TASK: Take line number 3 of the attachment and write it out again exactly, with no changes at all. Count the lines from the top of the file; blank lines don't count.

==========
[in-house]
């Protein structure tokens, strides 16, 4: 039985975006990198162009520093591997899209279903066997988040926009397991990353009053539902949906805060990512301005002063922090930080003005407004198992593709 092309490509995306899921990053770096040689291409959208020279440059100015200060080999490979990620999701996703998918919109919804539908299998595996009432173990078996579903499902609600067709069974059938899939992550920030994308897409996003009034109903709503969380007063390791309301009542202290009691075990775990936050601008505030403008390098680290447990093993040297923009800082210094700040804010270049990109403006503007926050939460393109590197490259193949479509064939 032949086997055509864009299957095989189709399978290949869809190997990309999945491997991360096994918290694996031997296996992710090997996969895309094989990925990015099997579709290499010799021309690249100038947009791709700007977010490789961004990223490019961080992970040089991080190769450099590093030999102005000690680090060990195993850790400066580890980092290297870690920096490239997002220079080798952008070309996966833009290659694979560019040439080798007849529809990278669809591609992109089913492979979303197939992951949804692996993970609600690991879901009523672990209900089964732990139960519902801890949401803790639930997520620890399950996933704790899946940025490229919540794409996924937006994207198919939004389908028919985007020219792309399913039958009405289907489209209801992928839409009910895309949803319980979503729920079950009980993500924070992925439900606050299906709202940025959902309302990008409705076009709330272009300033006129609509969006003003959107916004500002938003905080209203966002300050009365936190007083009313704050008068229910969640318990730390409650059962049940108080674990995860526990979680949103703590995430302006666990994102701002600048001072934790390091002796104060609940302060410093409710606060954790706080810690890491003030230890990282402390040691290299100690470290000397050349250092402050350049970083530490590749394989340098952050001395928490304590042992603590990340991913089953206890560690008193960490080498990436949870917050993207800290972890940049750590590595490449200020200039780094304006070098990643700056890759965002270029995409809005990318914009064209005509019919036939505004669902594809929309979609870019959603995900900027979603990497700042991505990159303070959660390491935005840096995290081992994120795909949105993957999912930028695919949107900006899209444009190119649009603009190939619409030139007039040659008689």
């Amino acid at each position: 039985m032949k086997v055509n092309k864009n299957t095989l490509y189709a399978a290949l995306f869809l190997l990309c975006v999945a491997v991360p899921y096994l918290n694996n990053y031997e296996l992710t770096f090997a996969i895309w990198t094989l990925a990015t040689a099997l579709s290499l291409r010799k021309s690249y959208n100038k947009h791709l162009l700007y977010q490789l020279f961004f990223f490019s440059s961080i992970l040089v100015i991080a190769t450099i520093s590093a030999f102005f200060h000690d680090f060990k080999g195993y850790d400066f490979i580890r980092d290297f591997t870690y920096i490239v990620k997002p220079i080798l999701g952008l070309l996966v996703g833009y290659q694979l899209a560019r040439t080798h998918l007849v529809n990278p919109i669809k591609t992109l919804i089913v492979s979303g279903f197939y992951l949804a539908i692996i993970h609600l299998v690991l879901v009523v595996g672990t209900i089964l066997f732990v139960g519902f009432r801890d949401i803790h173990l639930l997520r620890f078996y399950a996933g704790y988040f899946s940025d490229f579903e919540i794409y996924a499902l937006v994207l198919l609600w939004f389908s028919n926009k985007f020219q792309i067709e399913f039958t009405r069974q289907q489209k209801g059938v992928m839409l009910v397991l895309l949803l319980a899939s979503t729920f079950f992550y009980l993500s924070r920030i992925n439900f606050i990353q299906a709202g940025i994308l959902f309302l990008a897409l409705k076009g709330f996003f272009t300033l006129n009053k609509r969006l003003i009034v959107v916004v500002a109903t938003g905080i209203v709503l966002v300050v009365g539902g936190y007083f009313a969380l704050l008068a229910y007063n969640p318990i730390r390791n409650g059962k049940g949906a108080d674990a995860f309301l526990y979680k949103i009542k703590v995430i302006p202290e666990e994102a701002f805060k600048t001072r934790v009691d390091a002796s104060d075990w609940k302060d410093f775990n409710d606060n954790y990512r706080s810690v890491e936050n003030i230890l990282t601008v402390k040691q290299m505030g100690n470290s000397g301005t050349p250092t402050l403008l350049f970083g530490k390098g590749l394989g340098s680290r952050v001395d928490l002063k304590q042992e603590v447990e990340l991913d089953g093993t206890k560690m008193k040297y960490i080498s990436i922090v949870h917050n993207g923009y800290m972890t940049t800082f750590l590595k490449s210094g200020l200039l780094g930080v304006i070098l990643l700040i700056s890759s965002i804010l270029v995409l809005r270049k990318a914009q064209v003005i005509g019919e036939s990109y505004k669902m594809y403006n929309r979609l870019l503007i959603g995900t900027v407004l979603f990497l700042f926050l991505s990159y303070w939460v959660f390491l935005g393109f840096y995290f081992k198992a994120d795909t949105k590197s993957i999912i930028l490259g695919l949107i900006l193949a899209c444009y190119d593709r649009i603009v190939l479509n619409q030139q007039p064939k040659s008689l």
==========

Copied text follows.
């Amino acid at each position: 039985m032949k086997v055509n092309k864009n299957t095989l490509y189709a399978a290949l995306f869809l190997l990309c975006v999945a491997v991360p899921y096994l918290n694996n990053y031997e296996l992710t770096f090997a996969i895309w990198t094989l990925a990015t040689a099997l579709s290499l291409r010799k021309s690249y959208n100038k947009h791709l162009l700007y977010q490789l020279f961004f990223f490019s440059s961080i992970l040089v100015i991080a190769t450099i520093s590093a030999f102005f200060h000690d680090f060990k080999g195993y850790d400066f490979i580890r980092d290297f591997t870690y920096i490239v990620k997002p220079i080798l999701g952008l070309l996966v996703g833009y290659q694979l899209a560019r040439t080798h998918l007849v529809n990278p919109i669809k591609t992109l919804i089913v492979s979303g279903f197939y992951l949804a539908i692996i993970h609600l299998v690991l879901v009523v595996g672990t209900i089964l066997f732990v139960g519902f009432r801890d949401i803790h173990l639930l997520r620890f078996y399950a996933g704790y988040f899946s940025d490229f579903e919540i794409y996924a499902l937006v994207l198919l609600w939004f389908s028919n926009k985007f020219q792309i067709e399913f039958t009405r069974q289907q489209k209801g059938v992928m839409l009910v397991l895309l949803l319980a899939s979503t729920f079950f992550y009980l993500s924070r920030i992925n439900f606050i990353q299906a709202g940025i994308l959902f309302l990008a897409l409705k076009g709330f996003f272009t300033l006129n009053k609509r969006l003003i009034v959107v916004v500002a109903t938003g905080i209203v709503l966002v300050v009365g539902g936190y007083f009313a969380l704050l008068a229910y007063n969640p318990i730390r390791n409650g059962k049940g949906a108080d674990a995860f309301l526990y979680k949103i009542k703590v995430i302006p202290e666990e994102a701002f805060k600048t001072r934790v009691d390091a002796s104060d075990w609940k302060d410093f775990n409710d606060n954790y990512r706080s810690v890491e936050n003030i230890l990282t601008v402390k040691q290299m505030g100690n470290s000397g301005t050349p250092t402050l403008l350049f970083g530490k390098g590749l394989g340098s680290r952050v001395d928490l002063k304590q042992e603590v447990e990340l991913d089953g093993t206890k560690m008193k040297y960490i080498s990436i922090v949870h917050n993207g923009y800290m972890t940049t800082f750590l590595k490449s210094g200020l200039l780094g930080v304006i070098l990643l700040i700056s890759s965002i804010l270029v995409l809005r270049k990318a914009q064209v003005i005509g019919e036939s990109y505004k669902m594809y403006n929309r979609l870019l503007i959603g995900t900027v407004l979603f990497l700042f926050l991505s990159y303070w939460v959660f390491l935005g393109f840096y995290f081992k198992a994120d795909t949105k590197s993957i999912i930028l490259g695919l949107i900006l193949a899209c444009y190119d593709r649009i603009v190939l479509n619409q030139q007039p064939k040659s008689l």